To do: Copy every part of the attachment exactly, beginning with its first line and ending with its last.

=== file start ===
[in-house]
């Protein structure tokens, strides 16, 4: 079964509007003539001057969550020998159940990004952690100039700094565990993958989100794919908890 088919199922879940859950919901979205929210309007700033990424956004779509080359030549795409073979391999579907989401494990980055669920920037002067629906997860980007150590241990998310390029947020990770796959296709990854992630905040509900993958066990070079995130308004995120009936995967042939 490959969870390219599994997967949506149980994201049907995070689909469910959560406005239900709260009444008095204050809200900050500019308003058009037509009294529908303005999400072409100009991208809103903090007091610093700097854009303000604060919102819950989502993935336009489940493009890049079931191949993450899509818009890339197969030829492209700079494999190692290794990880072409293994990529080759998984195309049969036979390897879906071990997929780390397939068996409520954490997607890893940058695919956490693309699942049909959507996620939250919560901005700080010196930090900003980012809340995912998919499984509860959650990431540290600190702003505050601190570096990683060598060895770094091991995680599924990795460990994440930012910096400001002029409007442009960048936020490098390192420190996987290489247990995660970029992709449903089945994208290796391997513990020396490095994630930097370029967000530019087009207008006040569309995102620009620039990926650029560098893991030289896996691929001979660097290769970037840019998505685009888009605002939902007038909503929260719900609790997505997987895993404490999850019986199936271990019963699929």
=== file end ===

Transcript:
[in-house]
């Protein structure tokens, strides 16, 4: 079964509007003539001057969550020998159940990004952690100039700094565990993958989100794919908890 088919199922879940859950919901979205929210309007700033990424956004779509080359030549795409073979391999579907989401494990980055669920920037002067629906997860980007150590241990998310390029947020990770796959296709990854992630905040509900993958066990070079995130308004995120009936995967042939 490959969870390219599994997967949506149980994201049907995070689909469910959560406005239900709260009444008095204050809200900050500019308003058009037509009294529908303005999400072409100009991208809103903090007091610093700097854009303000604060919102819950989502993935336009489940493009890049079931191949993450899509818009890339197969030829492209700079494999190692290794990880072409293994990529080759998984195309049969036979390897879906071990997929780390397939068996409520954490997607890893940058695919956490693309699942049909959507996620939250919560901005700080010196930090900003980012809340995912998919499984509860959650990431540290600190702003505050601190570096990683060598060895770094091991995680599924990795460990994440930012910096400001002029409007442009960048936020490098390192420190996987290489247990995660970029992709449903089945994208290796391997513990020396490095994630930097370029967000530019087009207008006040569309995102620009620039990926650029560098893991030289896996691929001979660097290769970037840019998505685009888009605002939902007038909503929260719900609790997505997987895993404490999850019986199936271990019963699929």